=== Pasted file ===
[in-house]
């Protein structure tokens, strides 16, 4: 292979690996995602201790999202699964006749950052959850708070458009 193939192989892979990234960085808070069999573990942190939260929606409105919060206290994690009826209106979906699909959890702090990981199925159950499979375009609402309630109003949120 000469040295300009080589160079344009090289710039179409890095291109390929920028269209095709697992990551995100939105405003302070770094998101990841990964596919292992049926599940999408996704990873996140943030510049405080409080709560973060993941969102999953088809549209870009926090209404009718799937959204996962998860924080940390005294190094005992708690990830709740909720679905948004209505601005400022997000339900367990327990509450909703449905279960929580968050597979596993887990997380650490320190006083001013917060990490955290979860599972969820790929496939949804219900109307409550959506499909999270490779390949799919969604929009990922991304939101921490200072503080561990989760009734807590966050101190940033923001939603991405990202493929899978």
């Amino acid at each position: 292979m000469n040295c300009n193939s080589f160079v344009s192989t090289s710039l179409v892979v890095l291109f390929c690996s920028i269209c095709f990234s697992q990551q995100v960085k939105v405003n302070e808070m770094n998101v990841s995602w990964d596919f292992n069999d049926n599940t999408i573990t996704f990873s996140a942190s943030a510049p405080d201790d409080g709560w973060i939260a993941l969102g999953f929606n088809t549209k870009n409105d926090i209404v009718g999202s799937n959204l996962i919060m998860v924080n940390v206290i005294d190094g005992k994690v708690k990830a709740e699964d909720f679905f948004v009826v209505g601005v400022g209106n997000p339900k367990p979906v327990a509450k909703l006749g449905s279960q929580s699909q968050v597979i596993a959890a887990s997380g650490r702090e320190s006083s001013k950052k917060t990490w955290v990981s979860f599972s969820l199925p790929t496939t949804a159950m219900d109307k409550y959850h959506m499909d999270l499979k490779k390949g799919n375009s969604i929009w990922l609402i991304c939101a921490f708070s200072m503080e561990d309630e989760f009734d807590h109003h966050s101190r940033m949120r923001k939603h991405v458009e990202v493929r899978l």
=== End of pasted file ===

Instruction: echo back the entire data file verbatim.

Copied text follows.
[in-house]
């Protein structure tokens, strides 16, 4: 292979690996995602201790999202699964006749950052959850708070458009 193939192989892979990234960085808070069999573990942190939260929606409105919060206290994690009826209106979906699909959890702090990981199925159950499979375009609402309630109003949120 000469040295300009080589160079344009090289710039179409890095291109390929920028269209095709697992990551995100939105405003302070770094998101990841990964596919292992049926599940999408996704990873996140943030510049405080409080709560973060993941969102999953088809549209870009926090209404009718799937959204996962998860924080940390005294190094005992708690990830709740909720679905948004209505601005400022997000339900367990327990509450909703449905279960929580968050597979596993887990997380650490320190006083001013917060990490955290979860599972969820790929496939949804219900109307409550959506499909999270490779390949799919969604929009990922991304939101921490200072503080561990989760009734807590966050101190940033923001939603991405990202493929899978």
């Amino acid at each position: 292979m000469n040295c300009n193939s080589f160079v344009s192989t090289s710039l179409v892979v890095l291109f390929c690996s920028i269209c095709f990234s697992q990551q995100v960085k939105v405003n302070e808070m770094n998101v990841s995602w990964d596919f292992n069999d049926n599940t999408i573990t996704f990873s996140a942190s943030a510049p405080d201790d409080g709560w973060i939260a993941l969102g999953f929606n088809t549209k870009n409105d926090i209404v009718g999202s799937n959204l996962i919060m998860v924080n940390v206290i005294d190094g005992k994690v708690k990830a709740e699964d909720f679905f948004v009826v209505g601005v400022g209106n997000p339900k367990p979906v327990a509450k909703l006749g449905s279960q929580s699909q968050v597979i596993a959890a887990s997380g650490r702090e320190s006083s001013k950052k917060t990490w955290v990981s979860f599972s969820l199925p790929t496939t949804a159950m219900d109307k409550y959850h959506m499909d999270l499979k490779k390949g799919n375009s969604i929009w990922l609402i991304c939101a921490f708070s200072m503080e561990d309630e989760f009734d807590h109003h966050s101190r940033m949120r923001k939603h991405v458009e990202v493929r899978l």